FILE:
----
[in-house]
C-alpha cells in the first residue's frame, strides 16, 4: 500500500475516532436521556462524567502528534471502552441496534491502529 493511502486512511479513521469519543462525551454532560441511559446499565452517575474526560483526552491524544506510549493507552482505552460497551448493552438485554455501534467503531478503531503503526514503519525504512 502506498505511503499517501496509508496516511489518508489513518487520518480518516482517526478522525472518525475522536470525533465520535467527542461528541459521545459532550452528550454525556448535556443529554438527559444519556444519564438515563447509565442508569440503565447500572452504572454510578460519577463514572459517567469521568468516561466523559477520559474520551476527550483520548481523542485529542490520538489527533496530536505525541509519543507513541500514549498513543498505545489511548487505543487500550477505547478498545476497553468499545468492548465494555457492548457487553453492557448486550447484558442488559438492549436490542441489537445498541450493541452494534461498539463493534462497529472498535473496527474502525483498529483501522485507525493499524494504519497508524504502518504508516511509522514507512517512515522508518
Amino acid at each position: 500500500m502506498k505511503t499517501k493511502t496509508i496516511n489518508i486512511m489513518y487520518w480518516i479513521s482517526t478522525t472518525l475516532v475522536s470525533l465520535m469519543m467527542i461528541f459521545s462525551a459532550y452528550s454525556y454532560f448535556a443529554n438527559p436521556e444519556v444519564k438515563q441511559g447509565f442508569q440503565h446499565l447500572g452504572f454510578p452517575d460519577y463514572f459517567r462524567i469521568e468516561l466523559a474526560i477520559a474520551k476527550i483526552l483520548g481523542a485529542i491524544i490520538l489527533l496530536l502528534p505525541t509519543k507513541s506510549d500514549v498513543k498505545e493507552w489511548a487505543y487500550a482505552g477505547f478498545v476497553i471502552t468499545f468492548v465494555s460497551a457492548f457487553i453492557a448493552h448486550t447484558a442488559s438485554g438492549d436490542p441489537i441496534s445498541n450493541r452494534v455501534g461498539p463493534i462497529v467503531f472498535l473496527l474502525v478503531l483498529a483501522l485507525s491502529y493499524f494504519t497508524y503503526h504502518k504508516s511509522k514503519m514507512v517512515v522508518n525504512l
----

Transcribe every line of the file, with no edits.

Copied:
[in-house]
C-alpha cells in the first residue's frame, strides 16, 4: 500500500475516532436521556462524567502528534471502552441496534491502529 493511502486512511479513521469519543462525551454532560441511559446499565452517575474526560483526552491524544506510549493507552482505552460497551448493552438485554455501534467503531478503531503503526514503519525504512 502506498505511503499517501496509508496516511489518508489513518487520518480518516482517526478522525472518525475522536470525533465520535467527542461528541459521545459532550452528550454525556448535556443529554438527559444519556444519564438515563447509565442508569440503565447500572452504572454510578460519577463514572459517567469521568468516561466523559477520559474520551476527550483520548481523542485529542490520538489527533496530536505525541509519543507513541500514549498513543498505545489511548487505543487500550477505547478498545476497553468499545468492548465494555457492548457487553453492557448486550447484558442488559438492549436490542441489537445498541450493541452494534461498539463493534462497529472498535473496527474502525483498529483501522485507525493499524494504519497508524504502518504508516511509522514507512517512515522508518
Amino acid at each position: 500500500m502506498k505511503t499517501k493511502t496509508i496516511n489518508i486512511m489513518y487520518w480518516i479513521s482517526t478522525t472518525l475516532v475522536s470525533l465520535m469519543m467527542i461528541f459521545s462525551a459532550y452528550s454525556y454532560f448535556a443529554n438527559p436521556e444519556v444519564k438515563q441511559g447509565f442508569q440503565h446499565l447500572g452504572f454510578p452517575d460519577y463514572f459517567r462524567i469521568e468516561l466523559a474526560i477520559a474520551k476527550i483526552l483520548g481523542a485529542i491524544i490520538l489527533l496530536l502528534p505525541t509519543k507513541s506510549d500514549v498513543k498505545e493507552w489511548a487505543y487500550a482505552g477505547f478498545v476497553i471502552t468499545f468492548v465494555s460497551a457492548f457487553i453492557a448493552h448486550t447484558a442488559s438485554g438492549d436490542p441489537i441496534s445498541n450493541r452494534v455501534g461498539p463493534i462497529v467503531f472498535l473496527l474502525v478503531l483498529a483501522l485507525s491502529y493499524f494504519t497508524y503503526h504502518k504508516s511509522k514503519m514507512v517512515v522508518n525504512l